27 November 2018

A million Welsh speakers

 What is a Welsh speaker? It seems that the Welsh Government thinks it's a person who lives in Britain and who considers themselves a Welsh speaker. Or a similar minor of which the parents think they're a Welsh speaker. When you see a statistic about how many people speak Welsh, it is not unlikely to have come out of the census. Every 10 years the Brits do a census and one of the questions is about what languages one speaks. It leads to nicely clear numbers: you know exactly how many people have ticked the box that says 'Welsh' in response to the question what language(s) they speak. And you can easily track from census to census how that number changes. But what does a tick mean?

Fluent and native speakers will tick that box. People who don't speak a word of Welsh will not. But what about people in the middle? Do people tick it when they can have a conversation? Do they tick it when they know a few phrases? Do people not tick it until they're fully fluent? I don't think anybody fully knows.

The Welsh government wants to see 1 million Welsh speakers by 2050. But what does that mean? I don't think anybody fully knows that either. And is it even a worthy cause? An invitation to a panel discussion on the topic fell into my mailbox and together with Jenny I went. When we got there we teamed up with Dani from my (old) Welsh class, and a lady I dan't met before but heard of.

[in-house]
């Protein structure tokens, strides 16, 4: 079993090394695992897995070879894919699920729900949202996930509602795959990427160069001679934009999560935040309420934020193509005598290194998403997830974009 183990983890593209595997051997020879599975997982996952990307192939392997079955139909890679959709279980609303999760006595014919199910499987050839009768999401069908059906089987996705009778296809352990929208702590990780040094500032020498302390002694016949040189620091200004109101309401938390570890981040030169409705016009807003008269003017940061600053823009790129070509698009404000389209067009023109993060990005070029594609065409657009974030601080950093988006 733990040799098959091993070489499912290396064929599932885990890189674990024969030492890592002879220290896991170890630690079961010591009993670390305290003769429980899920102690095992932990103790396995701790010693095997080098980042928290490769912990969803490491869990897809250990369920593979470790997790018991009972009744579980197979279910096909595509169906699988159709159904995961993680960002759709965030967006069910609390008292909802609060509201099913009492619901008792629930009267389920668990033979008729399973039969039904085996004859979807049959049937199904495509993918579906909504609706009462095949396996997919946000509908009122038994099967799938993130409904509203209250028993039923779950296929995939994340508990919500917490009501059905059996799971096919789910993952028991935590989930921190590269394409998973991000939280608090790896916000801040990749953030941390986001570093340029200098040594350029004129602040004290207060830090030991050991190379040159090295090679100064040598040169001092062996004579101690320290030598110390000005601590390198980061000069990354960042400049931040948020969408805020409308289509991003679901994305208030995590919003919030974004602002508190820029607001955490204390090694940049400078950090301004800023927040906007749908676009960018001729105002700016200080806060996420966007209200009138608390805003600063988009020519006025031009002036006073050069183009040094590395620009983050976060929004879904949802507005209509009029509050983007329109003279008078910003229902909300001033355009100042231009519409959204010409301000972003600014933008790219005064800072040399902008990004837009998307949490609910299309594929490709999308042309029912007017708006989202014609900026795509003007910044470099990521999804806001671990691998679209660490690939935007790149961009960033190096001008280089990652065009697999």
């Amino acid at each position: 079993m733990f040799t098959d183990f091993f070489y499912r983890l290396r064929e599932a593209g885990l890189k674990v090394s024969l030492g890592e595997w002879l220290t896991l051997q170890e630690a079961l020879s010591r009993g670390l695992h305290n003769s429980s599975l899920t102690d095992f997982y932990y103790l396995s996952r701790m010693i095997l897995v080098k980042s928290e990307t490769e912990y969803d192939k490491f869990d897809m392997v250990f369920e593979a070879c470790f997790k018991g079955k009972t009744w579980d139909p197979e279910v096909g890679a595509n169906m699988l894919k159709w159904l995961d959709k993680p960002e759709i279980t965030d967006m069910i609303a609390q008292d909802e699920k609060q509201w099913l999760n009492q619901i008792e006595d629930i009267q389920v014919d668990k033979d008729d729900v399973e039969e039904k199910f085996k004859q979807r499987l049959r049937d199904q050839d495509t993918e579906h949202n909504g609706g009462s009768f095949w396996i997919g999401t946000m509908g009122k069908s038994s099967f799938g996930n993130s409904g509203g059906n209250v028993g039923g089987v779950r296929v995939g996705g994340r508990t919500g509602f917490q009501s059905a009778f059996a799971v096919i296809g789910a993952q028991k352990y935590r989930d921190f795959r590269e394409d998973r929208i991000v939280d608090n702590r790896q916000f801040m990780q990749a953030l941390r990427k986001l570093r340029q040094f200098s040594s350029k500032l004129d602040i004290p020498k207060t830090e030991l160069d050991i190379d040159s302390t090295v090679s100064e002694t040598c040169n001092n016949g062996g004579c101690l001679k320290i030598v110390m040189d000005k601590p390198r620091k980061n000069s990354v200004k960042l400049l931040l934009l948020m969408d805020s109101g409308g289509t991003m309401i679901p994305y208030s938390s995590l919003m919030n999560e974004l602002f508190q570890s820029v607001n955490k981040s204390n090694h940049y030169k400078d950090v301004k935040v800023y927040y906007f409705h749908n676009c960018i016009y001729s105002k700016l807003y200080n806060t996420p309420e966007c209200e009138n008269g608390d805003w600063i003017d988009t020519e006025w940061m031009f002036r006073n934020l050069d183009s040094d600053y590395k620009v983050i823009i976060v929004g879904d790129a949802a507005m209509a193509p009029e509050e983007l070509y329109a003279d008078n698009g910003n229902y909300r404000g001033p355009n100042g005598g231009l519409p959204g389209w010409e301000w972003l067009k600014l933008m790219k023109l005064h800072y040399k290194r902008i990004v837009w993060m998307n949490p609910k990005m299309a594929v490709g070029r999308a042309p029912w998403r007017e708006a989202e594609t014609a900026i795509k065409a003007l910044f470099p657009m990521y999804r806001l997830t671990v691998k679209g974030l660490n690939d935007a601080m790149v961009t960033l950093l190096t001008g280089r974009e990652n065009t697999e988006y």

The discussion was chaired by a Welsh writer and journalist. When he started, he joked that he hoped the audience, which in all likelihood consisted of Welsh speakers, would still be alive in 2050. Then he introduced the panel: academics from three different Welsh universities, and one from an Irish university. So what did they all think?

Some were optimistic and some pessimistic, but all of them were skeptical to a certain degree. Why this number of one million? Where is the money? What is actually done? And the most skeptical was the Irishman. He started by claiming that the Irish language was effectively dead. He said no young person used it as their main language, and thus the language would die out. The government had promoted education in Irish, but there was nowhere to use that skill. As he put it, they lead children up the stairs, but at the top of the stairs, there was no floor, so the kids all walked down the stairs again. And I know things are better in Wales but I know what he means! I put a lot of effort in learning Welsh, but at work I'm surrounded by English speakers, and I haven't had time to climb for a while, and climbing is my most Welsh hobby. If I speak Welsh in the local supermarket I tend to be answered in English. Where is that floor at the top of the stairs? The Irishman said research had pointed out that when a language is spoken by less than 70% of a community (and I assume, if there is an alternative available) that language goes into pretty much unstoppable decline. Just having spread-out Welsh speakers will not work; they have to clot together in >70% communities! But the risk is that if any money is spent, it goes to the communities with a lower percentage, and the viable communities are in peril.

I was wondering, though, if Jenny would not almost have caused a million Welsh speakers on her own. And now we need to clot together! Easier said than done, though, with a heavy academic job devouring one's time and energy. Oh well. We'll see how it goes, and I'll do my best within the limitations I work with! And I hope to still live here in 2050. If I do I sure will list myself as a Welsh speaker the next time the census comes along (in 2021). And probably in all ones that follow. We'll see! Let's hope the Welsh don't make the same mistakes the Irish have...

No comments: